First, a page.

The only real difference

This isn't retouched; it really looked like this. Southwest flight 2361, November 2015

This isn’t retouched; it really looked like this.
Southwest flight 2361, November 2015

“The only real difference between Anxiety and Excitement was my willingness to let go of Fear.”Barbara Brown Taylor 

Sometime during our sons’ toddler years, around 1987, we had the misfortune to be on a really harrowing airline flight from Tampa to Charlotte en route back to our home in Dayton, Ohio. It’s the only time I’ve been on an airplane where the storm was so violent and the turbulence so extreme that people were screaming in fear.  The captain announced, grimly, that there was no way to fly above or below the widespread thunderstorm; the flight attendants would have to remain strapped in, as would the rest of us, and we’d just have to tough it out.  It didn’t help that it was a late flight, pitch dark outside except for the lightning.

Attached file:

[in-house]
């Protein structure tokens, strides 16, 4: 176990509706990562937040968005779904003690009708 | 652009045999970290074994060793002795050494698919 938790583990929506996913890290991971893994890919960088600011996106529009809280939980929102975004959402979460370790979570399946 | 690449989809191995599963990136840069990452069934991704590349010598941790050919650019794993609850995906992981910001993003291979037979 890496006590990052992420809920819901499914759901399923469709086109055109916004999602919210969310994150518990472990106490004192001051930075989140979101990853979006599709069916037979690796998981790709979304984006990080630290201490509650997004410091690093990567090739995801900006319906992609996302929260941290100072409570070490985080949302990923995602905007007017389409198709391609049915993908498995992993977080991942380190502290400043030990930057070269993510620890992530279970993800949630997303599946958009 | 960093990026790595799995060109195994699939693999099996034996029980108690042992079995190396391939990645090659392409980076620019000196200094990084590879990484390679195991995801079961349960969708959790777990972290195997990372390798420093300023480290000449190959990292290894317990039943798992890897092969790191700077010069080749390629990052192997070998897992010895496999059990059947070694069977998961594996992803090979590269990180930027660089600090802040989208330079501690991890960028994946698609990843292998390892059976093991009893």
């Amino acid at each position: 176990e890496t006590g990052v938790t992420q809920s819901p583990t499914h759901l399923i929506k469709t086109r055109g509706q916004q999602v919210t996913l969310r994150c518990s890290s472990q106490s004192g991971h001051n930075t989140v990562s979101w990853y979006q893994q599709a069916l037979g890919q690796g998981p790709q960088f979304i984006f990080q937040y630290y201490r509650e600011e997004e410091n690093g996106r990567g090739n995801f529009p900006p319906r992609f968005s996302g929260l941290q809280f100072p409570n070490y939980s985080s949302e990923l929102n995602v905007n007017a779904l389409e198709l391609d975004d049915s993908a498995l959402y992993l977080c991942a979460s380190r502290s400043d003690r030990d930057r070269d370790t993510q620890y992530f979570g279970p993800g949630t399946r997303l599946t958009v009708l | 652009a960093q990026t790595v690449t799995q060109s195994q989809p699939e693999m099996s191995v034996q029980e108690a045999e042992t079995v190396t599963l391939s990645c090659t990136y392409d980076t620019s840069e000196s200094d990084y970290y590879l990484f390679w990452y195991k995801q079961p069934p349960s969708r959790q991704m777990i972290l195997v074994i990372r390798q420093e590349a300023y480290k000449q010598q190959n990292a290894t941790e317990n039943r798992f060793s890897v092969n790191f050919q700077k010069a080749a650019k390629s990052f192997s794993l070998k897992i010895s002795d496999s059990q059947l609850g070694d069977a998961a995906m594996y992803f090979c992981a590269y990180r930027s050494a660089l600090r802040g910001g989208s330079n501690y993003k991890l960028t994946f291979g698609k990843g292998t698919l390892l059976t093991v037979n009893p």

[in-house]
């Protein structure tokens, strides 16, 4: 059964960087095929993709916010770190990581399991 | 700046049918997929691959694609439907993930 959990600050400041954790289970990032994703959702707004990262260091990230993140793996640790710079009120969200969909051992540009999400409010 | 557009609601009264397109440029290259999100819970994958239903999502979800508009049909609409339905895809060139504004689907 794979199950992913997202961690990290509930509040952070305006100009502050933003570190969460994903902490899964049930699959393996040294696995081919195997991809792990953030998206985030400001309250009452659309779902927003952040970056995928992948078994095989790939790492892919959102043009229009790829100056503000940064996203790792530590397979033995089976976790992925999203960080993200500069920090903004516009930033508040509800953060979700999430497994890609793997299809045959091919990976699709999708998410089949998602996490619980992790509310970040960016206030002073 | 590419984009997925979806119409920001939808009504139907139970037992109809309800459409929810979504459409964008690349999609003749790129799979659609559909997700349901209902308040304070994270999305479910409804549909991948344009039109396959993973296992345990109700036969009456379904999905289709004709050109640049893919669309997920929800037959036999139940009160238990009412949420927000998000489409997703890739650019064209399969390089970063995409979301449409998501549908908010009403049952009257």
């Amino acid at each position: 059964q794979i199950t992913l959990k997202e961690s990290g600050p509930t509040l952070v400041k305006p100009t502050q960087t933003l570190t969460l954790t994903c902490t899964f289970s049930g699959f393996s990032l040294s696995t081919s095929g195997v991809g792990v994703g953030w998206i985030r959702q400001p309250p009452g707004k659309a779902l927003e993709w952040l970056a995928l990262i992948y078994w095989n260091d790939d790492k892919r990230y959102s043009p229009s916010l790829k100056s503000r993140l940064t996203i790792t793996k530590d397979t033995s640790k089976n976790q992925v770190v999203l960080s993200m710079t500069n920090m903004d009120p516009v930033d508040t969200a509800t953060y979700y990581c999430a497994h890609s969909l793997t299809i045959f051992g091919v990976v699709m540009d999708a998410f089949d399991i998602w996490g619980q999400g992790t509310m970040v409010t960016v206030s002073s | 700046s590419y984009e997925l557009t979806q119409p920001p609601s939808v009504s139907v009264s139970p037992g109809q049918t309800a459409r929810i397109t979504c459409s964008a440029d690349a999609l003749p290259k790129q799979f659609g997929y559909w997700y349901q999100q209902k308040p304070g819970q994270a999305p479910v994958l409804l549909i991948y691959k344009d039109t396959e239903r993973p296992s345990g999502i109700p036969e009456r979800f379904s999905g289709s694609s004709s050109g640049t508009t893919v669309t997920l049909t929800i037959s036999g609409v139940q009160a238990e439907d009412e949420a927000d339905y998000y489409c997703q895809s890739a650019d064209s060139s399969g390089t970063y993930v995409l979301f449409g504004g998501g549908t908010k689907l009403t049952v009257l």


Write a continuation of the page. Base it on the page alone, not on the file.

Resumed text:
This was during my years at USAir (then Piedmont Airlines), and we were flying “non-rev,” which meant that we were on free space-available passes, taking whatever seats had been left. It was a full flight, so we couldn’t sit together.  Jeff sat with one son and I took the other (I don’t even remember who was with whom).  I was seated next to another Piedmont employee, a mechanic, whose coworker sat across the aisle from us.  During some of the worst moments, he exchanged fairly horrified looks with his friend.  That wasn’t reassuring amid the sounds of airsickness, crying and fear all around us.